In a typical year, three thousand people in Great Britain flock to their local Chabad House to celebrate the Passover Seder. This year is anything but typical.
The COVID-19 pandemic during the days leading up to Passover challenges Chabad to help people throughout the world celebrate the holiday while sheltering in place, at home.
“This year, we are going to help thousands of people make their own Seder at home for the first time,” said Rabbi Bentzi Sudak, chief executive of Chabad-Lubavitch of the United Kingdom.
To help ensure that the do-it-yourself Seder is a beautiful and successful experience, Sudak and hundreds of other Chabad representatives will be distributing ready-made Seder kits prepared by Chabad on Call, a project of Merkos, Chabad’s educational division.
Attractively designed, the custom-made box features a Seder Guide, a Haggadah, a Seder plate placement, a kiddush cup, labeled containers for the Seder plate ingredients, and compartments for matzah and wine.
The template was created two years ago when Chabad on Call began providing Seder-to-Go kits to community leaders for distribution to homebound, hospitalized, or otherwise isolated individuals who could not attend a seder. Last year, 1500 kits were distributed.
With the outbreak of COVID-19, Chabad on Call sprang into action to ramp up the production of the kits to 8,000 in the U.S., and to assist in the production of more than 25,000 internationally.
“Experiencing a Passover Seder is a cornerstone of Jewish life. Our mission with this project is to ensure that every Jew has the ability to celebrate the holiday of freedom in a dignified and beautiful way, no matter how constricted their physical situation might be at the time,” said Chanie Goldberg, Director of Chabad on Call. “When this crisis arose, we already had the templates and know-how in place, so we were able to expand the project to serve the thousands of families who need it this year.”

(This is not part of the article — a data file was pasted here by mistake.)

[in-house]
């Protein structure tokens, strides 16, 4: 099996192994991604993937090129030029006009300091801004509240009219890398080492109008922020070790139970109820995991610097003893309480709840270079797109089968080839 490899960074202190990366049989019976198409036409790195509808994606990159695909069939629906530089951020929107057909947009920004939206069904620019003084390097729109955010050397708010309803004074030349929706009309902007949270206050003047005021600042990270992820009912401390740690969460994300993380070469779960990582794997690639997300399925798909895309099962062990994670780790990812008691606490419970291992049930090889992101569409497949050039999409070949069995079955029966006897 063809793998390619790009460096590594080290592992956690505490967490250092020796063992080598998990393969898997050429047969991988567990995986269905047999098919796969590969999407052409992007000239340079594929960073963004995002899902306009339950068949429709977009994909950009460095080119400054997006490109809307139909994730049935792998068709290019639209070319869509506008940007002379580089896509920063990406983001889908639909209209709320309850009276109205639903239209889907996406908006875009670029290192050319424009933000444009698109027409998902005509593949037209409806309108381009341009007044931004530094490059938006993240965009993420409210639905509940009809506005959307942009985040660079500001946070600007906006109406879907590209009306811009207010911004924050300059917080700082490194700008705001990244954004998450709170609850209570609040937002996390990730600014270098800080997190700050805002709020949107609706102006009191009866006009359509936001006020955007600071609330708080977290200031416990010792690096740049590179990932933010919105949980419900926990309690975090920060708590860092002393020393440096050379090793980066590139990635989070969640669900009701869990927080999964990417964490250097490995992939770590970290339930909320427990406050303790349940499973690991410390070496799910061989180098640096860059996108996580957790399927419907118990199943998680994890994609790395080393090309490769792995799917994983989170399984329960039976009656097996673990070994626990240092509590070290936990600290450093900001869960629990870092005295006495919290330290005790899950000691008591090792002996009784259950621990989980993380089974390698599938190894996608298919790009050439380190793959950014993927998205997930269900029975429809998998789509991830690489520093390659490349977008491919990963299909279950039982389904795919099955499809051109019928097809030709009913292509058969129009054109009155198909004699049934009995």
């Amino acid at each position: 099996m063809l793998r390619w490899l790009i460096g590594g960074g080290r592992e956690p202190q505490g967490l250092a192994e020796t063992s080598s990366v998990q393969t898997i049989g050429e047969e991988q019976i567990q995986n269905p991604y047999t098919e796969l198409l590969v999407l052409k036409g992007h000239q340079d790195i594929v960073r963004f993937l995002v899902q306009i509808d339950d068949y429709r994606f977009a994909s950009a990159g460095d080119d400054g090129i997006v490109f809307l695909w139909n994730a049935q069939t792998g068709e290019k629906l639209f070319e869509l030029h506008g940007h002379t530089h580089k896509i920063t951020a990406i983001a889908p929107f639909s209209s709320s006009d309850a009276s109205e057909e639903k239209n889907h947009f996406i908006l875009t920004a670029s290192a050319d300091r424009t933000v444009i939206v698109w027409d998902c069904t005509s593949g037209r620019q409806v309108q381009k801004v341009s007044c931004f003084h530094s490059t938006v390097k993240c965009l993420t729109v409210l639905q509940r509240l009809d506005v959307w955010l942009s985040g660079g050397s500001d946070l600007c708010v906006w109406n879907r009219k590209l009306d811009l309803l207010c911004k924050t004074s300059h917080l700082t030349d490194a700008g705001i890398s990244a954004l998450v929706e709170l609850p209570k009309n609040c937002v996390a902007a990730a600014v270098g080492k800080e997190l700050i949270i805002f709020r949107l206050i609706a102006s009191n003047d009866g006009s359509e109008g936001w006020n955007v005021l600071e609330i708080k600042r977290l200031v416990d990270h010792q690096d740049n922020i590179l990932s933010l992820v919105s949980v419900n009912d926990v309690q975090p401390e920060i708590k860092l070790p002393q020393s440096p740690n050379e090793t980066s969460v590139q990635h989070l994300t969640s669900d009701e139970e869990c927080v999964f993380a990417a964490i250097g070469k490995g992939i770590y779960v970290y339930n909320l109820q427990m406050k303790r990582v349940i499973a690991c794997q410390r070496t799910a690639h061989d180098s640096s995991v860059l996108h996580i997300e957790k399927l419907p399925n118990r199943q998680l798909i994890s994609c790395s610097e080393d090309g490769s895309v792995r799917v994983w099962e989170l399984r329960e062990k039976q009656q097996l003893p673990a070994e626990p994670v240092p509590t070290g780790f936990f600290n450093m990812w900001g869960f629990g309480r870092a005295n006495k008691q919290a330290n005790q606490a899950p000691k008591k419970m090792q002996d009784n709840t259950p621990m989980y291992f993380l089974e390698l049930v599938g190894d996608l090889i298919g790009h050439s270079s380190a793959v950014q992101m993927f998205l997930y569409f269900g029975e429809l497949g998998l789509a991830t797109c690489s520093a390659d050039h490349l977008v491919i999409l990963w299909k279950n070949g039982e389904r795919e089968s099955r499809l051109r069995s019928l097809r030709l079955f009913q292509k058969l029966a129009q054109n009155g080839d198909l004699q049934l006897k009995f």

To ensure that their kits are ready in time, Chabad representatives abroad are finding local sources for the boxes and food containers, and give the design files to local printers to produce the printed items.
Rabbi Raphael Tennenhaus of Hallendale, Florida, oversees eight Chabad houses in a two-mile radius. Working with a team of volunteers, he now expects to provide at least 400 seniors with Seder kits.
The Chabad Passover kitchen in Sceaux, France, which usually supplies thousands of meals, could not open this year due to the pandemic. Instead, Rabbi Levi Mimoun, director of CTeen in France, is preparing 1,000 Seder-to-Go kits to be distributed to sixty Chabad community leaders. Even though he had to translate the materials into French, having the design templates made the process smoother.
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Goldberg, her assistant Zeesy Phillips, and a small cadre of volunteers and temporary hires gathered in the Jewish Children’s Museum in Crown Heights to assemble eight thousand kits to be shipped to Chabad emissaries in the United States.
Requests for kits also came in from Australia, Cyprus, Denmark, England, Japan, Malta, Montenegro, Poland, Portugal, Romania, Scotland, Serbia, Spain, Sweden, Switzerland, Taiwan and Ukraine.
“We want to be sure people in isolation don’t feel alone,” said Sudak. “They can’t go to synagogue, they can’t attend a Seder, they can’t have visitors. We have to act now to help people conduct an inspirational seder in the safety of their own home.”